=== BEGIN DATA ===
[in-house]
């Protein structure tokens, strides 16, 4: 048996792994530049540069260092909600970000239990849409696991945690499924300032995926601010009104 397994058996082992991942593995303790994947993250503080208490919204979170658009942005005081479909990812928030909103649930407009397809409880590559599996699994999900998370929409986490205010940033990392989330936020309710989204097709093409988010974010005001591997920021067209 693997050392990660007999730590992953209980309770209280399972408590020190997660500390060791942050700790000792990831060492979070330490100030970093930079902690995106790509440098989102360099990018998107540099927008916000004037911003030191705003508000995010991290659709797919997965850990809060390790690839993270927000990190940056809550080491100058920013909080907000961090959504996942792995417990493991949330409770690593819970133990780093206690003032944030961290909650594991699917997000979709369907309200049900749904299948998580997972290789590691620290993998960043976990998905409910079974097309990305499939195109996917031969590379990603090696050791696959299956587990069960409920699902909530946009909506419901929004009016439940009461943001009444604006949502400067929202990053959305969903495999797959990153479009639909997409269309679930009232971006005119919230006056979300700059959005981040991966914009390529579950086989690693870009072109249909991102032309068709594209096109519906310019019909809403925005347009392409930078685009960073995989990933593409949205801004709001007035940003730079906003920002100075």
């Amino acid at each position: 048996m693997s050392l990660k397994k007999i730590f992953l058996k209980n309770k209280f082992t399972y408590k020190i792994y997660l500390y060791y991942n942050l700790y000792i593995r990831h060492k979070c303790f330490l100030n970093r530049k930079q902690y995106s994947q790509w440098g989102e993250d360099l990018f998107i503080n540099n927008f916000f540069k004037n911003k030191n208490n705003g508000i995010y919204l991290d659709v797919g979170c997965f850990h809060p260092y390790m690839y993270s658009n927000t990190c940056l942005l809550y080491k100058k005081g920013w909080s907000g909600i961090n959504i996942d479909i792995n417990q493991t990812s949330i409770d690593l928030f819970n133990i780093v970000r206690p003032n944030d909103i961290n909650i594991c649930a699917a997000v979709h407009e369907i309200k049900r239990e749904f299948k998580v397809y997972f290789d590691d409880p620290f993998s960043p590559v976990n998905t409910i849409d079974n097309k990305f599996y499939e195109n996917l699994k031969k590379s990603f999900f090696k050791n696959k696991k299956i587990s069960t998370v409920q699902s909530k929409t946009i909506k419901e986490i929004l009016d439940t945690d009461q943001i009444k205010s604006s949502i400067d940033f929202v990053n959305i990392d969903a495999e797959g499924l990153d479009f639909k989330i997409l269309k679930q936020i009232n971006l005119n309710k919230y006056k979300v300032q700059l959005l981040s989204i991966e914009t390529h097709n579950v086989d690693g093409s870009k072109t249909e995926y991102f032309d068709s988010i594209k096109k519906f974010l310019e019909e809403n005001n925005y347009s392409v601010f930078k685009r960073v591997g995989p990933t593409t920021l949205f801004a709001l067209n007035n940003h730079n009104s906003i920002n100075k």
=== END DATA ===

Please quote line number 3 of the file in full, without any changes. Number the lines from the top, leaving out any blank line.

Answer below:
């Amino acid at each position: 048996m693997s050392l990660k397994k007999i730590f992953l058996k209980n309770k209280f082992t399972y408590k020190i792994y997660l500390y060791y991942n942050l700790y000792i593995r990831h060492k979070c303790f330490l100030n970093r530049k930079q902690y995106s994947q790509w440098g989102e993250d360099l990018f998107i503080n540099n927008f916000f540069k004037n911003k030191n208490n705003g508000i995010y919204l991290d659709v797919g979170c997965f850990h809060p260092y390790m690839y993270s658009n927000t990190c940056l942005l809550y080491k100058k005081g920013w909080s907000g909600i961090n959504i996942d479909i792995n417990q493991t990812s949330i409770d690593l928030f819970n133990i780093v970000r206690p003032n944030d909103i961290n909650i594991c649930a699917a997000v979709h407009e369907i309200k049900r239990e749904f299948k998580v397809y997972f290789d590691d409880p620290f993998s960043p590559v976990n998905t409910i849409d079974n097309k990305f599996y499939e195109n996917l699994k031969k590379s990603f999900f090696k050791n696959k696991k299956i587990s069960t998370v409920q699902s909530k929409t946009i909506k419901e986490i929004l009016d439940t945690d009461q943001i009444k205010s604006s949502i400067d940033f929202v990053n959305i990392d969903a495999e797959g499924l990153d479009f639909k989330i997409l269309k679930q936020i009232n971006l005119n309710k919230y006056k979300v300032q700059l959005l981040s989204i991966e914009t390529h097709n579950v086989d690693g093409s870009k072109t249909e995926y991102f032309d068709s988010i594209k096109k519906f974010l310019e019909e809403n005001n925005y347009s392409v601010f930078k685009r960073v591997g995989p990933t593409t920021l949205f801004a709001l067209n007035n940003h730079n009104s906003i920002n100075k």